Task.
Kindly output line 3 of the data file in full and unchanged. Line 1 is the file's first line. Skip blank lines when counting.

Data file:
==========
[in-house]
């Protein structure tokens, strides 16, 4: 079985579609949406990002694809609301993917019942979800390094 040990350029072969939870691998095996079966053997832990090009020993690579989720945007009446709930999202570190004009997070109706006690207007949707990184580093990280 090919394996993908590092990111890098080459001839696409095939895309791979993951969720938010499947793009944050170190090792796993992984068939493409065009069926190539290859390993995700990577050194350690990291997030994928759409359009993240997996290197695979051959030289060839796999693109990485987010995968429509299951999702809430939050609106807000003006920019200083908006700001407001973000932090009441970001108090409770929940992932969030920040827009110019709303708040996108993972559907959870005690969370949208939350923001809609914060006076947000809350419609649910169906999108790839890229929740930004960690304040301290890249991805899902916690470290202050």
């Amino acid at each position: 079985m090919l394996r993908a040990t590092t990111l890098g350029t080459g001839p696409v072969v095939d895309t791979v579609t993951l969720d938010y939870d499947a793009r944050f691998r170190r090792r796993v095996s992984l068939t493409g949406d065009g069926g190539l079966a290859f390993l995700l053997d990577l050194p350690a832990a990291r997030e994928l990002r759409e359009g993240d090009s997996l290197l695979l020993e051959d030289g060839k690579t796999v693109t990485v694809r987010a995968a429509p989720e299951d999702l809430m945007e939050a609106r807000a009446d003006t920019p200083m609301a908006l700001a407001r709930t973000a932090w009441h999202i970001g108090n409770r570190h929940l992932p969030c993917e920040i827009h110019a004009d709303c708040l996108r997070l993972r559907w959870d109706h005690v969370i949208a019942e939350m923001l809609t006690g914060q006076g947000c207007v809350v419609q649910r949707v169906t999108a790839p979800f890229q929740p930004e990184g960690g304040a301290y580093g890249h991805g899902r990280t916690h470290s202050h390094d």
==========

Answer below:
């Amino acid at each position: 079985m090919l394996r993908a040990t590092t990111l890098g350029t080459g001839p696409v072969v095939d895309t791979v579609t993951l969720d938010y939870d499947a793009r944050f691998r170190r090792r796993v095996s992984l068939t493409g949406d065009g069926g190539l079966a290859f390993l995700l053997d990577l050194p350690a832990a990291r997030e994928l990002r759409e359009g993240d090009s997996l290197l695979l020993e051959d030289g060839k690579t796999v693109t990485v694809r987010a995968a429509p989720e299951d999702l809430m945007e939050a609106r807000a009446d003006t920019p200083m609301a908006l700001a407001r709930t973000a932090w009441h999202i970001g108090n409770r570190h929940l992932p969030c993917e920040i827009h110019a004009d709303c708040l996108r997070l993972r559907w959870d109706h005690v969370i949208a019942e939350m923001l809609t006690g914060q006076g947000c207007v809350v419609q649910r949707v169906t999108a790839p979800f890229q929740p930004e990184g960690g304040a301290y580093g890249h991805g899902r990280t916690h470290s202050h390094d």